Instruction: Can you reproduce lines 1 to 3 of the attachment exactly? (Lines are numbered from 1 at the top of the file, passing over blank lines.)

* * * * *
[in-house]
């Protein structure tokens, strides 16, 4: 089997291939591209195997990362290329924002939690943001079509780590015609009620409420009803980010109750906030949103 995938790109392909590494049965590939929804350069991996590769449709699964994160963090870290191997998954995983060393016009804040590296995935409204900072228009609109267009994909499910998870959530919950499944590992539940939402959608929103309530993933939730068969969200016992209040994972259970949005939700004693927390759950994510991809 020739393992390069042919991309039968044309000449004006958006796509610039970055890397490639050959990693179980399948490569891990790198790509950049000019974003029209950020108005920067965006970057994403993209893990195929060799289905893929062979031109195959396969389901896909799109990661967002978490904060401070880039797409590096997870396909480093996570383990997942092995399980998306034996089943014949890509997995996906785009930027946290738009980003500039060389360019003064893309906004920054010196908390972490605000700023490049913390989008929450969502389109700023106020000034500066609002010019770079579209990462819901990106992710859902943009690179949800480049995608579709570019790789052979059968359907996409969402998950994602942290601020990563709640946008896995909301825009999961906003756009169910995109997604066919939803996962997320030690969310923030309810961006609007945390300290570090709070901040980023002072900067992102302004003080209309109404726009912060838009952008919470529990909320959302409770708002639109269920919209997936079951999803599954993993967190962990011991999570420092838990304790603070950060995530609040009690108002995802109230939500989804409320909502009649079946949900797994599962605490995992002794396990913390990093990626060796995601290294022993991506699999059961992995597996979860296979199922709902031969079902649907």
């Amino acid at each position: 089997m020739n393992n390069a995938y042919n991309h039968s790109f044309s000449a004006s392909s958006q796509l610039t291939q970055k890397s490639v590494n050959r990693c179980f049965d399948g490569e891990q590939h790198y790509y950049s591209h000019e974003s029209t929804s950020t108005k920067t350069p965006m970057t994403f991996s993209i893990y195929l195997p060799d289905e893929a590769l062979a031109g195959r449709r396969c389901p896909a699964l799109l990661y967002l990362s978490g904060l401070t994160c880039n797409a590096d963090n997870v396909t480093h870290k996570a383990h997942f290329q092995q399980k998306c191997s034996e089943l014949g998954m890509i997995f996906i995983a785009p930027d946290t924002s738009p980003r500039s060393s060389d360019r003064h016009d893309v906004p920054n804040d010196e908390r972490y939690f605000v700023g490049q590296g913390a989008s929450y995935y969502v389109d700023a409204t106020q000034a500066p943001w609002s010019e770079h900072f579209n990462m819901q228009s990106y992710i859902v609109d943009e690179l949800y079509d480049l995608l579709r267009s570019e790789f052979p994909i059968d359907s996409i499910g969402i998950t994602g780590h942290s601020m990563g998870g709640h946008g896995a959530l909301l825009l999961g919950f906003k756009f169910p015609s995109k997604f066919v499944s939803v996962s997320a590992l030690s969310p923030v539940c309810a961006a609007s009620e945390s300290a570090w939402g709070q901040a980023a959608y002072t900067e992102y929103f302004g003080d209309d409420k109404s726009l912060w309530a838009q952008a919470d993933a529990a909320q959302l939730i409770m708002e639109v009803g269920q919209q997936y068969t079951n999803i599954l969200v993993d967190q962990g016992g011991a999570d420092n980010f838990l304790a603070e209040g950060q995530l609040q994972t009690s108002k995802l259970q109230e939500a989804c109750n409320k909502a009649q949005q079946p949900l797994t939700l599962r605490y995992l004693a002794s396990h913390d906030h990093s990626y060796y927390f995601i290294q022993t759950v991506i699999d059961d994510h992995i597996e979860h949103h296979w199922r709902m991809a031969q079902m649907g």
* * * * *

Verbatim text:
[in-house]
């Protein structure tokens, strides 16, 4: 089997291939591209195997990362290329924002939690943001079509780590015609009620409420009803980010109750906030949103 995938790109392909590494049965590939929804350069991996590769449709699964994160963090870290191997998954995983060393016009804040590296995935409204900072228009609109267009994909499910998870959530919950499944590992539940939402959608929103309530993933939730068969969200016992209040994972259970949005939700004693927390759950994510991809 020739393992390069042919991309039968044309000449004006958006796509610039970055890397490639050959990693179980399948490569891990790198790509950049000019974003029209950020108005920067965006970057994403993209893990195929060799289905893929062979031109195959396969389901896909799109990661967002978490904060401070880039797409590096997870396909480093996570383990997942092995399980998306034996089943014949890509997995996906785009930027946290738009980003500039060389360019003064893309906004920054010196908390972490605000700023490049913390989008929450969502389109700023106020000034500066609002010019770079579209990462819901990106992710859902943009690179949800480049995608579709570019790789052979059968359907996409969402998950994602942290601020990563709640946008896995909301825009999961906003756009169910995109997604066919939803996962997320030690969310923030309810961006609007945390300290570090709070901040980023002072900067992102302004003080209309109404726009912060838009952008919470529990909320959302409770708002639109269920919209997936079951999803599954993993967190962990011991999570420092838990304790603070950060995530609040009690108002995802109230939500989804409320909502009649079946949900797994599962605490995992002794396990913390990093990626060796995601290294022993991506699999059961992995597996979860296979199922709902031969079902649907």
């Amino acid at each position: 089997m020739n393992n390069a995938y042919n991309h039968s790109f044309s000449a004006s392909s958006q796509l610039t291939q970055k890397s490639v590494n050959r990693c179980f049965d399948g490569e891990q590939h790198y790509y950049s591209h000019e974003s029209t929804s950020t108005k920067t350069p965006m970057t994403f991996s993209i893990y195929l195997p060799d289905e893929a590769l062979a031109g195959r449709r396969c389901p896909a699964l799109l990661y967002l990362s978490g904060l401070t994160c880039n797409a590096d963090n997870v396909t480093h870290k996570a383990h997942f290329q092995q399980k998306c191997s034996e089943l014949g998954m890509i997995f996906i995983a785009p930027d946290t924002s738009p980003r500039s060393s060389d360019r003064h016009d893309v906004p920054n804040d010196e908390r972490y939690f605000v700023g490049q590296g913390a989008s929450y995935y969502v389109d700023a409204t106020q000034a500066p943001w609002s010019e770079h900072f579209n990462m819901q228009s990106y992710i859902v609109d943009e690179l949800y079509d480049l995608l579709r267009s570019e790789f052979p994909i059968d359907s996409i499910g969402i998950t994602g780590h942290s601020m990563g998870g709640h946008g896995a959530l909301l825009l999961g919950f906003k756009f169910p015609s995109k997604f066919v499944s939803v996962s997320a590992l030690s969310p923030v539940c309810a961006a609007s009620e945390s300290a570090w939402g709070q901040a980023a959608y002072t900067e992102y929103f302004g003080d209309d409420k109404s726009l912060w309530a838009q952008a919470d993933a529990a909320q959302l939730i409770m708002e639109v009803g269920q919209q997936y068969t079951n999803i599954l969200v993993d967190q962990g016992g011991a999570d420092n980010f838990l304790a603070e209040g950060q995530l609040q994972t009690s108002k995802l259970q109230e939500a989804c109750n409320k909502a009649q949005q079946p949900l797994t939700l599962r605490y995992l004693a002794s396990h913390d906030h990093s990626y060796y927390f995601i290294q022993t759950v991506i699999d059961d994510h992995i597996e979860h949103h296979w199922r709902m991809a031969q079902m649907g």